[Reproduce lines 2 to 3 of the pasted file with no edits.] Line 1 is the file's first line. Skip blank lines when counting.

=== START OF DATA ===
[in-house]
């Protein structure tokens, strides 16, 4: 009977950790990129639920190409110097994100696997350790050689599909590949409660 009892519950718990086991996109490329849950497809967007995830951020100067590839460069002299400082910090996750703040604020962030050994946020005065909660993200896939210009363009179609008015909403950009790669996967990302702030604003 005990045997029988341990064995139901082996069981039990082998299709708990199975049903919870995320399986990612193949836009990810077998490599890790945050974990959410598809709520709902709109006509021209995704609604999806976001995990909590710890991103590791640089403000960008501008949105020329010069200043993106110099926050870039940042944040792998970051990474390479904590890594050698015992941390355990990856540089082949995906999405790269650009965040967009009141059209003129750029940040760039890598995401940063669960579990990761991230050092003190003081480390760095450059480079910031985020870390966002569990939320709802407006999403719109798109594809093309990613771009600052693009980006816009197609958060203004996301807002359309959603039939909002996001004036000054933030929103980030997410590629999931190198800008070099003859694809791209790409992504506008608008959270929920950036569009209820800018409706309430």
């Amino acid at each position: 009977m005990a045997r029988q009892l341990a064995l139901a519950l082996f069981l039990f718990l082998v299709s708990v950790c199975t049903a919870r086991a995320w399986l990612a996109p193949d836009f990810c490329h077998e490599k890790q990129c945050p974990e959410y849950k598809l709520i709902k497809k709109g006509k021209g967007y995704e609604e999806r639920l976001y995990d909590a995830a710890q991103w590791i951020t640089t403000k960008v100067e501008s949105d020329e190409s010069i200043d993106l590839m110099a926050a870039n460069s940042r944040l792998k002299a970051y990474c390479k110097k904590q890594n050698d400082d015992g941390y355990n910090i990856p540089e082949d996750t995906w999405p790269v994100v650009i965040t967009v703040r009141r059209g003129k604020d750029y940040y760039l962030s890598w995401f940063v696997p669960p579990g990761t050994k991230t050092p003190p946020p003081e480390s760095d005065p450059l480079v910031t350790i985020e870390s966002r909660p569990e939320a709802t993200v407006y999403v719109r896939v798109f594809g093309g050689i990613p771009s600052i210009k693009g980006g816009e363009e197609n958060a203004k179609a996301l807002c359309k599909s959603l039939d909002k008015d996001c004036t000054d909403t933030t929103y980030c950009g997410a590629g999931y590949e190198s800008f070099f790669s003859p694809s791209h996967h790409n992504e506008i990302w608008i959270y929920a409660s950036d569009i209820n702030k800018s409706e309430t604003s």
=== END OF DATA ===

């Protein structure tokens, strides 16, 4: 009977950790990129639920190409110097994100696997350790050689599909590949409660 009892519950718990086991996109490329849950497809967007995830951020100067590839460069002299400082910090996750703040604020962030050994946020005065909660993200896939210009363009179609008015909403950009790669996967990302702030604003 005990045997029988341990064995139901082996069981039990082998299709708990199975049903919870995320399986990612193949836009990810077998490599890790945050974990959410598809709520709902709109006509021209995704609604999806976001995990909590710890991103590791640089403000960008501008949105020329010069200043993106110099926050870039940042944040792998970051990474390479904590890594050698015992941390355990990856540089082949995906999405790269650009965040967009009141059209003129750029940040760039890598995401940063669960579990990761991230050092003190003081480390760095450059480079910031985020870390966002569990939320709802407006999403719109798109594809093309990613771009600052693009980006816009197609958060203004996301807002359309959603039939909002996001004036000054933030929103980030997410590629999931190198800008070099003859694809791209790409992504506008608008959270929920950036569009209820800018409706309430």
């Amino acid at each position: 009977m005990a045997r029988q009892l341990a064995l139901a519950l082996f069981l039990f718990l082998v299709s708990v950790c199975t049903a919870r086991a995320w399986l990612a996109p193949d836009f990810c490329h077998e490599k890790q990129c945050p974990e959410y849950k598809l709520i709902k497809k709109g006509k021209g967007y995704e609604e999806r639920l976001y995990d909590a995830a710890q991103w590791i951020t640089t403000k960008v100067e501008s949105d020329e190409s010069i200043d993106l590839m110099a926050a870039n460069s940042r944040l792998k002299a970051y990474c390479k110097k904590q890594n050698d400082d015992g941390y355990n910090i990856p540089e082949d996750t995906w999405p790269v994100v650009i965040t967009v703040r009141r059209g003129k604020d750029y940040y760039l962030s890598w995401f940063v696997p669960p579990g990761t050994k991230t050092p003190p946020p003081e480390s760095d005065p450059l480079v910031t350790i985020e870390s966002r909660p569990e939320a709802t993200v407006y999403v719109r896939v798109f594809g093309g050689i990613p771009s600052i210009k693009g980006g816009e363009e197609n958060a203004k179609a996301l807002c359309k599909s959603l039939d909002k008015d996001c004036t000054d909403t933030t929103y980030c950009g997410a590629g999931y590949e190198s800008f070099f790669s003859p694809s791209h996967h790409n992504e506008i990302w608008i959270y929920a409660s950036d569009i209820n702030k800018s409706e309430t604003s």